Several states – Pennsylvania, Montana and Massachusetts, for example – have established the inalienable legal right of unborn generations to a healthy environment. Montana’s constitution states, “The state and every person shall maintain and improve a clean and healthy environment…for present and future generations.” He directs his legislature to protect “the environmental life support system from degradation.”
Hawaii, Kentucky, Maine, New Mexico, New York, Oregon, Washington and West Virginia create similar constitutional protections. A movement called “Green Amendments for Generations” is pushing for all states to establish similar rights in their constitutions.
On the federal front, a group of 21 children and young adults have been navigating their way through the federal court system for nearly seven years to establish that young Americans have a constitutional right to a future without catastrophic climate change. their trial, Juliana vs USA, spanned the Obama, Trump and Biden presidencies. More than 80 million Americans aged 19 and under, as well as countless future Americas, would benefit from such a right.
With the help of a brilliant, soft-spoken lawyer, Julia Olson, the Julianas doggedly engage in an asymmetrical war against a legal goliath, the United States Department of Justice. But like its predecessors, Biden’s Justice Department appears to be doing everything in its power to keep the lawsuit from going to court. On the one hand, the oil industry and others engaged in the long campaign of disinformation on global warming could be brought to the forefront where disinformation would be perjury.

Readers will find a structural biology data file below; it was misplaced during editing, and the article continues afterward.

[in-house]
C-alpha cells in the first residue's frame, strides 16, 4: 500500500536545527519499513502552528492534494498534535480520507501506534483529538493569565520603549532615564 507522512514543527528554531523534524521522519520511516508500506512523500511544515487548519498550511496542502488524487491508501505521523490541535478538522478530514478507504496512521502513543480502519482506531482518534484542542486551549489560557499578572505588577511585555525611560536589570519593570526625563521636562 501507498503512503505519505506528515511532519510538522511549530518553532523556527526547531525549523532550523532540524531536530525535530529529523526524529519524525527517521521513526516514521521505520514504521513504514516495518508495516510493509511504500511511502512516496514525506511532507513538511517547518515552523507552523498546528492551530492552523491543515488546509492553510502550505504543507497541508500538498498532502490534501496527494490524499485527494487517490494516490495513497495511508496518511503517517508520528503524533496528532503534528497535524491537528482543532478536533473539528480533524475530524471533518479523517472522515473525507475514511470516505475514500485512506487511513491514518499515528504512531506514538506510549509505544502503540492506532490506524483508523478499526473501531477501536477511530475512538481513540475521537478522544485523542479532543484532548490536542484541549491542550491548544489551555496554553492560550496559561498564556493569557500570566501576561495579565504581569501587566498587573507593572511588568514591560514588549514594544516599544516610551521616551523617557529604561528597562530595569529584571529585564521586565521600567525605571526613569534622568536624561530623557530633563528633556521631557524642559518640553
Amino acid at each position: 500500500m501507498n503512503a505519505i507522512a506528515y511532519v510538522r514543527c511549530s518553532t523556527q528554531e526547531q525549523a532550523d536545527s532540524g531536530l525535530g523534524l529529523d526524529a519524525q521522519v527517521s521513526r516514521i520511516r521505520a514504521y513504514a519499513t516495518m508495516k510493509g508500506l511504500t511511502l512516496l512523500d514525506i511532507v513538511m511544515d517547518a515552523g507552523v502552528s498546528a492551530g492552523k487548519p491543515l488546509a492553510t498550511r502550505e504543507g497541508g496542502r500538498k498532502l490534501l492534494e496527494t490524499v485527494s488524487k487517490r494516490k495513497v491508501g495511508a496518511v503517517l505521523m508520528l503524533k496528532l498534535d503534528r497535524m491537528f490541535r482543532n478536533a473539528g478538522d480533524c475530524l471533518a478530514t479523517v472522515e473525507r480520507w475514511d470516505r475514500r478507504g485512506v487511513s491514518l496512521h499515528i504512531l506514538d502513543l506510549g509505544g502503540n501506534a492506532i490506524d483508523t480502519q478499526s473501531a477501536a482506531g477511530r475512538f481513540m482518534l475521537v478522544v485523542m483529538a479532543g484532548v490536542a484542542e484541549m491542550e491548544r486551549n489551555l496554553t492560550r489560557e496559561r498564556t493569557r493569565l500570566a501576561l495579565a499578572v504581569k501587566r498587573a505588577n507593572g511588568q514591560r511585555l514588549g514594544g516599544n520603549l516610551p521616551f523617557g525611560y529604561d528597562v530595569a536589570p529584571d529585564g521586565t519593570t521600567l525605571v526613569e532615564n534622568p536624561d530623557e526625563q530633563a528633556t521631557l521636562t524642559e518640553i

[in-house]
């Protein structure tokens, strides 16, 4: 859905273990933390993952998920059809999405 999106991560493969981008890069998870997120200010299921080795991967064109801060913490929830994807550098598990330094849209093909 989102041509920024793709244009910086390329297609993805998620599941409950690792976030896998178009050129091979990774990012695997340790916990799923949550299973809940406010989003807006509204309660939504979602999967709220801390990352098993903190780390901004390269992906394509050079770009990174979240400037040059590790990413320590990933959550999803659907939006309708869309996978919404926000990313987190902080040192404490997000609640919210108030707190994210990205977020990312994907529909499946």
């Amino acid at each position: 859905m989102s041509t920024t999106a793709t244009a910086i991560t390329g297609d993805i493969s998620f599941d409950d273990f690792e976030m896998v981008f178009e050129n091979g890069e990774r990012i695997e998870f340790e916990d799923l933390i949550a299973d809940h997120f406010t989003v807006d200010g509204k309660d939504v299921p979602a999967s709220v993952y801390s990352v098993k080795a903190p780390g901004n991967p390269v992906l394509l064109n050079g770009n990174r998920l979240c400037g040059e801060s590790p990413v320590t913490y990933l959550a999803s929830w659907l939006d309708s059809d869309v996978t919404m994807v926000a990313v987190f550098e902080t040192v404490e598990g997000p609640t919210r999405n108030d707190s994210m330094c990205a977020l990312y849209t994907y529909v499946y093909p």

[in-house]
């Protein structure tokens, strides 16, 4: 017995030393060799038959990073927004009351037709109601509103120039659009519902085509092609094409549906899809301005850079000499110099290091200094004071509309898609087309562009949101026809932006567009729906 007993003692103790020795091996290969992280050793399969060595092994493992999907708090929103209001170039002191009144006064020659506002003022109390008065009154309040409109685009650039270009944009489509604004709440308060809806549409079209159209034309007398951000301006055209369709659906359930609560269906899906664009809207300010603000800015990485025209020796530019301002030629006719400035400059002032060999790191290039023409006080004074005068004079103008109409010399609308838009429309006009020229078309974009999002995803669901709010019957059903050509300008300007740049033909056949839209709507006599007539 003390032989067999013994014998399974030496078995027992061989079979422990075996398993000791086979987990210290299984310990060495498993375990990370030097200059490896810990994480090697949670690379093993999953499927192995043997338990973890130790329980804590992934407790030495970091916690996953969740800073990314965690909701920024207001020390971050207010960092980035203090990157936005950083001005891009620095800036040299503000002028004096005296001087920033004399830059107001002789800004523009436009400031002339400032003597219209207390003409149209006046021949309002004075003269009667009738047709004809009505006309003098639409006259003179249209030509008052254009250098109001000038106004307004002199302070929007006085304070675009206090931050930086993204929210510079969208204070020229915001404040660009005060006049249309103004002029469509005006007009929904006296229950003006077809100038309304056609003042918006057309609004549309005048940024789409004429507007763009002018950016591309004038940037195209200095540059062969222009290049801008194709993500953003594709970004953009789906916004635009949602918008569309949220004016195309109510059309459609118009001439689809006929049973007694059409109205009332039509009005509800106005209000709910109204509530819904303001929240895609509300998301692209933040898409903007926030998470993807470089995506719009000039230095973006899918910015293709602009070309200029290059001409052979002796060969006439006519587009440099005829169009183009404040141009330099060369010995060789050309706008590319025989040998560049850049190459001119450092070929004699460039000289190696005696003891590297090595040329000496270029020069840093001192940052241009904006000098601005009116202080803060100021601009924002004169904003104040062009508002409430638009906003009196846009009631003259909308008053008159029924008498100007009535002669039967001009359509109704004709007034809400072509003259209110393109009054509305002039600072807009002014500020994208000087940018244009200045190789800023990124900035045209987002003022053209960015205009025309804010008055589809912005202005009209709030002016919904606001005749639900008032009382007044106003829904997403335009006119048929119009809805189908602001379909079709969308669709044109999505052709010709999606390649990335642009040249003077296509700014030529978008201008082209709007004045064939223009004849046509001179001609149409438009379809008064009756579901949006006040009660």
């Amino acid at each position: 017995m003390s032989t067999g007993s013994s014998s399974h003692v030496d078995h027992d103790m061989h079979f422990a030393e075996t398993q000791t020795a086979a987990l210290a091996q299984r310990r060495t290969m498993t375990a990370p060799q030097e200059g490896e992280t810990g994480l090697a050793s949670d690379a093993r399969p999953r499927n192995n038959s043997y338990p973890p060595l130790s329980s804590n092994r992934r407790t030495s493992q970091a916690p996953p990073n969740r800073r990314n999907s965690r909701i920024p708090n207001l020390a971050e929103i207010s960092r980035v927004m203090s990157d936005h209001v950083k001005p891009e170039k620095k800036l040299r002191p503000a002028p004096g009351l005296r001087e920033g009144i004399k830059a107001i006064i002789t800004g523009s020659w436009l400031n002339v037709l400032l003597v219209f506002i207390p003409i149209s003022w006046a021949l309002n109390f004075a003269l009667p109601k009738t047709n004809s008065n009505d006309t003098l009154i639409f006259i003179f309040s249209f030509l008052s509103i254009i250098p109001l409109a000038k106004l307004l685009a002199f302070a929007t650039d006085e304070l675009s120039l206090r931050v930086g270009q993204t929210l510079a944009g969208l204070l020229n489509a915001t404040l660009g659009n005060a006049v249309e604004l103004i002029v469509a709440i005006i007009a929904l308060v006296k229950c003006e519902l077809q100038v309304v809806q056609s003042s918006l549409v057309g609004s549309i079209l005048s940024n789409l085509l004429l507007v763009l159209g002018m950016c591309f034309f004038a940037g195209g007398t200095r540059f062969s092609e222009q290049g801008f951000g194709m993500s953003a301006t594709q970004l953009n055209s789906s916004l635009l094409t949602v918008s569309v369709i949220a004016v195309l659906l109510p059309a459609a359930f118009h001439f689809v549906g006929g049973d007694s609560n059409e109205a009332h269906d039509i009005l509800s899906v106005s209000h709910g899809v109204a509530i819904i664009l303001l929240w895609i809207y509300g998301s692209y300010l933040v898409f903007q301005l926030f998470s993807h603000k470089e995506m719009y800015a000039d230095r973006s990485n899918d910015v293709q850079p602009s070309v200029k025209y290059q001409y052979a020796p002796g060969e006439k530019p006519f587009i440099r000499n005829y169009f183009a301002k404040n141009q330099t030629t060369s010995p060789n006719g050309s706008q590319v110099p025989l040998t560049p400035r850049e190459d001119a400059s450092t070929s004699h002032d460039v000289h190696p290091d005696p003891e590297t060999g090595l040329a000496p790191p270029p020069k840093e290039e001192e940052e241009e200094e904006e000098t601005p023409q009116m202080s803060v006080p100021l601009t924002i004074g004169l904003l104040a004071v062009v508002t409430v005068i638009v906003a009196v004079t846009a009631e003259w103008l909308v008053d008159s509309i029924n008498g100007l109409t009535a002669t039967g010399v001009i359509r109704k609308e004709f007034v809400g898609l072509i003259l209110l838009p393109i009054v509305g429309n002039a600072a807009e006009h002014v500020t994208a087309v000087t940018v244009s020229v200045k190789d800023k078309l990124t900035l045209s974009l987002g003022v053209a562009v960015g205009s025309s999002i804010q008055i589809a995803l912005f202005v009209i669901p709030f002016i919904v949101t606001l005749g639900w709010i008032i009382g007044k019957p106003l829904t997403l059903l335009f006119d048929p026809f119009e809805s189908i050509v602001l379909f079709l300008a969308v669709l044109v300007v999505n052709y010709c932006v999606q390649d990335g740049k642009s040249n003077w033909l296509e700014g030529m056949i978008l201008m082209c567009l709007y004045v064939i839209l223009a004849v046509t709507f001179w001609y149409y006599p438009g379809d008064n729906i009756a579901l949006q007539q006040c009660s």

The case has implications for current and future generations far beyond the United States. Last year, the United Nations Children’s Fund reported that half of the world’s 2.2 billion children live in countries extremely exposed to global warming. Psychologists say they see evidence in children of post-traumatic stress disorder (PTSD), depression, anxiety, phobias, sleep disturbances, attachment disorders and substance abuse leading to problems with cognition, learning, behavior and academic achievement.
Currently, two excellent documentaries — “The Power of Big Oil” and “Youth v Gov” — show the history of the oil industry’s denial campaign and the Juliana trial, respectively. Both provide important context.
However, the Julianas deserve more than a documentary. They deserve their day in court, where they could bring the government and the oil industry to court. They also deserve a direct response from President Biden. He should let their lawsuit go to trial or explain why he won’t. With his climate plan stalled in Congress, you’d think he’d welcome even the slightest chance that the courts would come to the rescue.
William S. Becker is a former Central Regional Director for the U.S. Department of Energy who administered energy efficiency and renewable energy technology programs, and he also served as Special Assistant to the Department’s Assistant Secretary for Energy Efficiency and Renewable Energy renewable. Becker is also executive director of the Presidential Climate Action Project, a nonpartisan initiative founded in 2007 that works with national thought leaders to develop recommendations for the White House as well as House and Senate committees on climate policy. and energetic. The project is not affiliated with the White House.